This place Jiuzhaigou has afforded me a lot of inspirational moments.
Lush trees standing out so clearly from the background mountains.
Clouds just beyond the yonder mountain covering partially the mountain top.
The blue water of the placid lake forming seemingly the first layer, followed by layers of different colors.
These are my inspirations!
I have always liked Kew Garden in London, UK.
It was an inspirational moment to walk in the garden during fall.
There was a thick carpet of leaves under my feet, and the light just shone through the trees.
It was a rare moment I experienced in my life.
This week’s DP photo challenge is Inspiration.
My inspirational moment is sitting out on the ledge of the rock and gazing out to the mountains yonder.
The layers of panoramic mountains in front of me is the main source of my inspiration.
This is a picture taken when hiking Sanqing Shan ( Mountain), China.
Of course, I wasn’t able to go onto the ledge of the rock because of the steep cliff which was covered with dense vegetation.
However, this is an unforgettable moment full of Inspiration.
I know I have been violating the Rule of Thirds – and that’s the reason why I have ended up with stacks of photos which are Half / Half.
Here is a picture taken at a beach in Hong Kong when the sun was setting.
I like the atmosphere and both halves of the picture – the beach and the sky.
Which half do you belong?
The white half which represents light and happiness?
The black half which represents dark and imprisoned?
This is my only departure from my usual landscape / seascape photos.
A picture I have taken of the sculpture by Ju Ming.
No photography was allowed inside the mausoleum of Genghis Khan in Inner Mongolia.
So, I am not able to share many of the interesting exhibits like clothing, weapons, coffin etc of Genghis Khan. This is very much regrettable.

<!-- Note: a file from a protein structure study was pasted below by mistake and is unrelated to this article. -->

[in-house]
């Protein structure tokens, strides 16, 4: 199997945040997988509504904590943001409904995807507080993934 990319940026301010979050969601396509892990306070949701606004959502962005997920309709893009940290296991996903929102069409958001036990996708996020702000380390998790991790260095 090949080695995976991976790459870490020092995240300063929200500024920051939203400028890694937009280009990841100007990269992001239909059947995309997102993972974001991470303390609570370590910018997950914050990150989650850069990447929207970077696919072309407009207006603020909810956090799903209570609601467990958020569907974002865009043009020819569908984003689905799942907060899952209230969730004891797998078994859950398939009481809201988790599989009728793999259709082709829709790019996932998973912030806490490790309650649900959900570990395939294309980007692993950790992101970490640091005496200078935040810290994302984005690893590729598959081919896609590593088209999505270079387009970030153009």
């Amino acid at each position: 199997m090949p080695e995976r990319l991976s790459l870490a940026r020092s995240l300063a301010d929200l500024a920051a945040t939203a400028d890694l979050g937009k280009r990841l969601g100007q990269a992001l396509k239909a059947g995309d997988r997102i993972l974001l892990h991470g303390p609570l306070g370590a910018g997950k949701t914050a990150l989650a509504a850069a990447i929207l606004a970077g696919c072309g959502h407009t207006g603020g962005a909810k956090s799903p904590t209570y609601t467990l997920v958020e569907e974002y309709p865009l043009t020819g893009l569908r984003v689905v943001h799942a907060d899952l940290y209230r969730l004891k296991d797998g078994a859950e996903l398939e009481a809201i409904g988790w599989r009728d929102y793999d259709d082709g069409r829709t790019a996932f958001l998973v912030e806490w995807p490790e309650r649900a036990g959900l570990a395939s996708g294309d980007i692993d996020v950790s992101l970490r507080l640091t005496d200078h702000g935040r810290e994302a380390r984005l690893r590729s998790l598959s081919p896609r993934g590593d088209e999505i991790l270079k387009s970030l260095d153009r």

Outside the mausoleum, there is a vast space for worshiping of Genghis Khan.
There was a raised circular space with steps on the sides, presumably this is for staging the worship ceremony.
On the sides, there are stone sculptures of dragon heads.
One of the pictures taken was a close up of the dragon head.
There are also copper or bronze vessels for burning of joss sticks, for making offers during the worshiping ceremony.
As someone who knows not much at all of the Mongolian culture and history, I was at a loss as to what many of the things I saw represent.
For the sake of sharing, I am sharing photos here that I still don’t understand what they represent.
I hope when I have the time, I will research into their meaning and significance.
Known as Emperor Taizu of the Yuan Dynasty and also named Temujin, Genghis Khan (1162-1227) is a leader of the Mongol tribe, as well as a strategist and a statesman.
Among all the significant rulers in Chinese history, Genghis Khan was one of the greatest. He was the founder of Mongol Empire and the sequential Yuan Dynasty (1271-1368), and by the end of his life, the Mongol Empire occupied a substantial portion of Central Asia and China.
The present Genghis Khan’s Mausoleum was built in 1954 in Erdos city, about 185 km from Baotou, the largest city of Inner Mongolia.
Most people believe that this mausoleum is not where he was actually buried but is rather a gathering place for Mongolian people to worship the spirit of the mighty Genghis Khan. The great ruler’s real burial place still remains a mystery. The mausoleum consists of three grand halls, which are shaped like Mongolian yurts.
The joss sticks and candles in the halls of the tomb burn all year round. Every year, four grand sacrificial ceremonies are held here to commemorate Genghis Khan, a hero of the Mongolian people.
These pictures were taken at the mausoleum, as part of my trip to Inner Mongolia.